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Introduction

The purpose of this article is to consider the photon torpedo load typically carried by Federation Starships and facilities, and to consider just how reasonable this load is.

The Original Series

During TOS, there is actually very little information given about photon torpedoes. Even the very nature of the weapons themselves is unknown – some of the behind the scenes material even indicates that they are not physical missiles at all but rather a cloud of matter and antimatter enclosed within a sort of magnetic forcefield of some sort. If this were the case then the ship would be able to fire photon torpedoes for as long as the ship’s matter / antimatter fuel held out – there would be no concern over wasting ammunition or anything like that. Neither option is ever supported within an actual episode, though.

Star Trek II

Star Trek II is the first time we ever see a photon torpedo as an actual physical object, when we see them being loaded aboard the Enterprise. They are a rounded oblong shape, approximately 2 metres long somewhat under a metre across, and about half a metre tall. Just big enough, in fact, to serve as a coffin for Spock at the end of the film.

This is our first indication that there must be limits on how many of these things a ship can carry because of the physical volume limitations. And indeed, the fact that the torpedo is lowered into the bay from above means that the Enterprise’s ammunition storage must be in the connecting neck between the saucer and engineering hull, which means it must be relatively small.

Star Trek VI

Star Trek VI gives us our first indication of how many torpedoes the Enterprise can carry. When the ship apparently fires two photons at Chancellor Gorkon’s cruiser, Kirk asks Scotty what is going on. Scotty checks some sort of log which shows this :



As you can see, Scotty is looking at the “Weapons Data Bank”, with the page marked “Inventory Program : Photon Torpedo”. There are four columns of data here, each with 24 entries on it – a total of 96. This, then, may represent the photon torpedo load that the refit Constitution class carries. Of course, this is not certainly so. The screen does “fill up” with data as Scotty watches, and then begins to empty itself again. So possibly this is just “page one” of many pages of information. And for that matter, it’s pure assumption that each little entry on that page represents one photon torpedo. Still, this does seem to be a reasonable interpretation of the scene.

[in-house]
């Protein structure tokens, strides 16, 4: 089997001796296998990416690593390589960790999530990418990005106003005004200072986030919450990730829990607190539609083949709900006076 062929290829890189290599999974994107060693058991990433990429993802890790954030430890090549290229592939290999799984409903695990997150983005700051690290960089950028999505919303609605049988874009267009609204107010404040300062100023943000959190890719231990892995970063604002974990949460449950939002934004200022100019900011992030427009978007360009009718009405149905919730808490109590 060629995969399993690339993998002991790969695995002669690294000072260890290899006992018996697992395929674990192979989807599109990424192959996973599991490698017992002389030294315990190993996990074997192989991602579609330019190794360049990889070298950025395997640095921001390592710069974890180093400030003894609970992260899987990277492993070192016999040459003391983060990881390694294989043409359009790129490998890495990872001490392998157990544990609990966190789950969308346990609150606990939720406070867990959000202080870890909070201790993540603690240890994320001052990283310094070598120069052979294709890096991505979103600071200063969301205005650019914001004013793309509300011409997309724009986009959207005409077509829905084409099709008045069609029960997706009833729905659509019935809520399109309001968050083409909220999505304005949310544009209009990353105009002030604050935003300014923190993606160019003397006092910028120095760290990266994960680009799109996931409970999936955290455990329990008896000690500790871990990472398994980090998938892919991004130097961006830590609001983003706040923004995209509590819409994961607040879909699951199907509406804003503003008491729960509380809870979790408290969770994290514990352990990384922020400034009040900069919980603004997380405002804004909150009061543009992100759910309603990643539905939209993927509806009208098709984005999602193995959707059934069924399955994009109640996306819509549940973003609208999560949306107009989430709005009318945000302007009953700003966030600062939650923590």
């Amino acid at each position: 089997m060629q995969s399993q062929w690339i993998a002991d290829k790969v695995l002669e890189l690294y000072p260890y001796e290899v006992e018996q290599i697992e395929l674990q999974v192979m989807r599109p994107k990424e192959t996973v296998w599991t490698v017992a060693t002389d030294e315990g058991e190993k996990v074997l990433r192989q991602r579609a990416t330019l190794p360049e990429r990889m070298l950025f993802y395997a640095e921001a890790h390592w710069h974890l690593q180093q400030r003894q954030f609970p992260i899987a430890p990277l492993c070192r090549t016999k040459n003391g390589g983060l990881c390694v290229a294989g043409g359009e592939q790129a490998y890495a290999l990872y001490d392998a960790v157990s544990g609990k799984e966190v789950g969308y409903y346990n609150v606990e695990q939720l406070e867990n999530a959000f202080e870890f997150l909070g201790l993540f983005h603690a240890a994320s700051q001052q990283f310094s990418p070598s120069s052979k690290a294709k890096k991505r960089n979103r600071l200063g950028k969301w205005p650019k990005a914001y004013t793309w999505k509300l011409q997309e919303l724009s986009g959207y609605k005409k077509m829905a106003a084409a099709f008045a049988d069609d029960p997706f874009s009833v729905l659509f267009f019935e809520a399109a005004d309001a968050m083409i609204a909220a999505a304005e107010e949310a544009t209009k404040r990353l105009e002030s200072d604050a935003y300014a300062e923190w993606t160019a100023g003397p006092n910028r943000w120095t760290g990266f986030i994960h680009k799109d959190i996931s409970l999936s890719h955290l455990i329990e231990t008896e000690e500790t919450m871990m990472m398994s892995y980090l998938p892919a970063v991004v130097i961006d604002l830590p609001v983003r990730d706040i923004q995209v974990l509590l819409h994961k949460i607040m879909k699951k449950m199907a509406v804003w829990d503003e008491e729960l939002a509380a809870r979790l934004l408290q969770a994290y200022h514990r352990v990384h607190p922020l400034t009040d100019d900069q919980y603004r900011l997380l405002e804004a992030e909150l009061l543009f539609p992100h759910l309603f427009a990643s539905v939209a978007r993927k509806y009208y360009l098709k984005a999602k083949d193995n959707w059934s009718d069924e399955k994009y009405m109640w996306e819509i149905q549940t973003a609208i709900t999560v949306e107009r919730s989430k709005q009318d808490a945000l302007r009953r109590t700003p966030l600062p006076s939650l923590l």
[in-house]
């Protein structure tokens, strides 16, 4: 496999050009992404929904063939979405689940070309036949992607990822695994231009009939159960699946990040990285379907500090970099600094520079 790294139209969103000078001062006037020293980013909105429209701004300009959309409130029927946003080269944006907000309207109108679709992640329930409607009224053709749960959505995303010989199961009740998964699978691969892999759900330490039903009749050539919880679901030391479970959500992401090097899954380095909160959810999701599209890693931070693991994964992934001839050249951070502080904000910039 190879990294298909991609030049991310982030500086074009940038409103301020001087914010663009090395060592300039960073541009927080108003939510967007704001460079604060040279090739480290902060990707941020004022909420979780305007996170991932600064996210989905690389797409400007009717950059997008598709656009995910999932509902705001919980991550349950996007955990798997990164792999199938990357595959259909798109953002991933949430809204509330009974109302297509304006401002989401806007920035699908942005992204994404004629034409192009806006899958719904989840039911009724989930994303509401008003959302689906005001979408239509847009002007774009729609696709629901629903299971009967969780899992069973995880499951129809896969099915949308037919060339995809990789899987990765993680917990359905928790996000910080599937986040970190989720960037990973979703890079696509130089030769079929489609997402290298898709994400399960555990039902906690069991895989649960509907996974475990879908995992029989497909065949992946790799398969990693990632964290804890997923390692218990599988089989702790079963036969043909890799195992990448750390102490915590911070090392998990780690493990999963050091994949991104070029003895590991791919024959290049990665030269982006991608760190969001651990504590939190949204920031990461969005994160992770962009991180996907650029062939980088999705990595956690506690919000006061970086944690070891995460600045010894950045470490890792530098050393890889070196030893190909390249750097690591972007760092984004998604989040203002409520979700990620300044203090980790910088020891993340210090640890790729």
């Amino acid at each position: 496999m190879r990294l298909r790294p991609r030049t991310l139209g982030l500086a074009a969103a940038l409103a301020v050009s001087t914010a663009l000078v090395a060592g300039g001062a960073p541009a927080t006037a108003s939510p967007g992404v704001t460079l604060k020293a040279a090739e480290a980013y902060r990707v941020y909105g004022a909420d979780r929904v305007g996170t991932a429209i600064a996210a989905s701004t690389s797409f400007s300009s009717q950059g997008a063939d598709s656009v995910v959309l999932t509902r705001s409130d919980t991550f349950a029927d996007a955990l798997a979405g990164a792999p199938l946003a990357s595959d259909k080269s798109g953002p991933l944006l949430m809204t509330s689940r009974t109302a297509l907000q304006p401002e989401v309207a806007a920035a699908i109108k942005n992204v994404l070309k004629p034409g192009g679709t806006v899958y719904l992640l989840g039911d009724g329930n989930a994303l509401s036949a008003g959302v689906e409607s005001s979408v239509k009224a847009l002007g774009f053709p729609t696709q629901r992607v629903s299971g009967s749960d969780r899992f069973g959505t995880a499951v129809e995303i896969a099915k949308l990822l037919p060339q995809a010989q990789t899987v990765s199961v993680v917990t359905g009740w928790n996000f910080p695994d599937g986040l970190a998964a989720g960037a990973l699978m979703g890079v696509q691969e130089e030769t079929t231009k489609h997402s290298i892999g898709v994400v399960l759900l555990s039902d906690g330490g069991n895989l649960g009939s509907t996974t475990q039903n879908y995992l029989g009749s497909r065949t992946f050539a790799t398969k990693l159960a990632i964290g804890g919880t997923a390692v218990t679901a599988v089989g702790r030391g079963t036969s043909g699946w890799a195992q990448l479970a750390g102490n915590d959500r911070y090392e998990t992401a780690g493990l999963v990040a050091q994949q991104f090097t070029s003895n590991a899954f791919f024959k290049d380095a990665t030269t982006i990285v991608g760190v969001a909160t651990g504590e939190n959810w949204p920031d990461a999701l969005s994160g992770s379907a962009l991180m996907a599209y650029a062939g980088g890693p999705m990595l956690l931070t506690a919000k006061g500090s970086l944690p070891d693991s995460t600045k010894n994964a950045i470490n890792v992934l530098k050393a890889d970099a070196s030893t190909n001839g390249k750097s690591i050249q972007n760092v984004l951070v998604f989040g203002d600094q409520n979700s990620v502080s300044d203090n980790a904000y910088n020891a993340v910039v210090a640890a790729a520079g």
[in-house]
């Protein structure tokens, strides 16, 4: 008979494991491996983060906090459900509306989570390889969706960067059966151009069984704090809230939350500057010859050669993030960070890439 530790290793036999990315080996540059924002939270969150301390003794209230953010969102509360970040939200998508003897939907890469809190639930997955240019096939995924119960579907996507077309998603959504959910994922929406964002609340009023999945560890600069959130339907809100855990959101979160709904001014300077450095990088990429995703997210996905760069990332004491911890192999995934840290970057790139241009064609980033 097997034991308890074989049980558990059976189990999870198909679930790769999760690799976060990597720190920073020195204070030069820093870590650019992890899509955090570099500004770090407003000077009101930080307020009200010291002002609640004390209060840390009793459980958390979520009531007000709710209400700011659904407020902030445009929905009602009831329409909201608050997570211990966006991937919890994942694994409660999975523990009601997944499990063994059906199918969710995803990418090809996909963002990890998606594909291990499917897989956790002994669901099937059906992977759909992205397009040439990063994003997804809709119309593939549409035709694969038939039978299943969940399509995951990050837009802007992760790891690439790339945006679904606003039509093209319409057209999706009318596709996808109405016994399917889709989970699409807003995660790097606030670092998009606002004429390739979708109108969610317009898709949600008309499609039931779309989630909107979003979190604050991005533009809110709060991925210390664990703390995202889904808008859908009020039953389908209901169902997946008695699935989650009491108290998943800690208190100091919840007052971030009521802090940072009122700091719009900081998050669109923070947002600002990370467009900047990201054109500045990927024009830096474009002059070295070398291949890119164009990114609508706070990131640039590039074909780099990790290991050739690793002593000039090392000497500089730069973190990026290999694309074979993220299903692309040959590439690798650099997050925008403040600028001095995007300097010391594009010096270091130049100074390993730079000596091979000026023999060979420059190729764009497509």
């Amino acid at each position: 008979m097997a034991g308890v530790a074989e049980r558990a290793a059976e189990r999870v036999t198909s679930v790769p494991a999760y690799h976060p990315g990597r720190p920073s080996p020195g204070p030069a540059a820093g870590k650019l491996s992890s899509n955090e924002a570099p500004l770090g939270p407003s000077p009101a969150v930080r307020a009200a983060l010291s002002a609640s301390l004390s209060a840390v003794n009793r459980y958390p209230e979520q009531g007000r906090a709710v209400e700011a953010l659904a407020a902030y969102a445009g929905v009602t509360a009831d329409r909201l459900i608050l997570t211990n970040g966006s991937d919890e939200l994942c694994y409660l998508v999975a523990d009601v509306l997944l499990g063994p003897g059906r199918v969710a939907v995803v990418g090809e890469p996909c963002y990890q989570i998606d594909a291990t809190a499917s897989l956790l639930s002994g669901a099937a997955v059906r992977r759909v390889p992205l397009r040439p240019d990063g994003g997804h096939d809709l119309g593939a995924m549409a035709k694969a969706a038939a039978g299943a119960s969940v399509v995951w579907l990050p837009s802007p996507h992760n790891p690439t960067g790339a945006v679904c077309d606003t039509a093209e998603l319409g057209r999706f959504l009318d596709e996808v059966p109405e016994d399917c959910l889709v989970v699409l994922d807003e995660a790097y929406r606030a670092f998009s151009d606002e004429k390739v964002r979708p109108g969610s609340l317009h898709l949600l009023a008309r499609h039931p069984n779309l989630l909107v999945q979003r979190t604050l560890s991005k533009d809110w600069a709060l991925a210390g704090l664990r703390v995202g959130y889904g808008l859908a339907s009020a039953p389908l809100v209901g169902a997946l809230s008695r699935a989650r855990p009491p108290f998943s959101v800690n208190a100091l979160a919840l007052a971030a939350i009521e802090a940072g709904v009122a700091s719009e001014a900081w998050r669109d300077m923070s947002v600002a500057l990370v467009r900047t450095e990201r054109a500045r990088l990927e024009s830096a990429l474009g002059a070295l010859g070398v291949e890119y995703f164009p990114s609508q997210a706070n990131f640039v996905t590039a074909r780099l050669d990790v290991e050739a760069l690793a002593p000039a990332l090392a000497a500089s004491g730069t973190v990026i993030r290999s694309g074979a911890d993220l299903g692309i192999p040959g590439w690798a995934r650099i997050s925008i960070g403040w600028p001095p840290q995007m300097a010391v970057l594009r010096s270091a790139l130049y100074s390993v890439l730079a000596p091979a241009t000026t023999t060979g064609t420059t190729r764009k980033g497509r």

Later on Spock states that the ships databanks show that they did indeed fire torpedoes. He references another display on the bridge whilst making the claim :



Again, the screen shows four columns totalling 96 bits of data. However, this time two of them are highlighted in red. The only reasonable interpretation is that these lines do indeed represent a photon each, with these two being the two that the Enterprise allegedly fired earlier on. Whilst it’s still possible that this is just one of an unknown number of pages, then, it seems very likely that the ship does indeed carry 96 torpedoes.

We are given no indication of how many photon torpedoes the Excelsior class may carry, though since it is a rather larger ship than the Constitution then we may safely assume that it carries more.

Deep Space Nine

In Deep Space Nine’s first episode, “Emissary”, we hear the following :

Kira : "All right, then, let's give them our answer. Fire six photon torpedoes across Jasad's bow."
O'Brien : "We only have six photons, Major."

Of course at this point DS9 has only just been taken over by the Federation and it’s hardly in top condition. These six presumably just happened to be the last few weapons that the Cardassians left behind or a token number that the Enterprise-D dropped off, rather than anything approaching a "normal load".

Kira also has the station establish false sensor readings of their weapons. When the Cardassians scan them, we are told :

Jasad : "What are their defences?"
Cardassian : "According to our scans, an estimated five thousand photons, integrated phaser banks on all levels."

The Cardassians are suitably impressed by this weapons load. Deep Space Nine carries about as many torpedoes as twenty Galaxy class ships!

Of course this was just an illusion. But in the later "Way of the Warrior", we would find that Starfleet had refitted DS9's weapons and that it did indeed now carry 5,000 photon torpedoes and many phaser banks. This was enough armament to stand against an entire Klingon battle fleet.

The Next Generation

Whilst TNG and beyond would introduce nomenclature indicating many different types of photon torpedo had come and gone, the same basic casing remained in use throughout. Here we see a TNG photon torpedo aboard the Enterprise :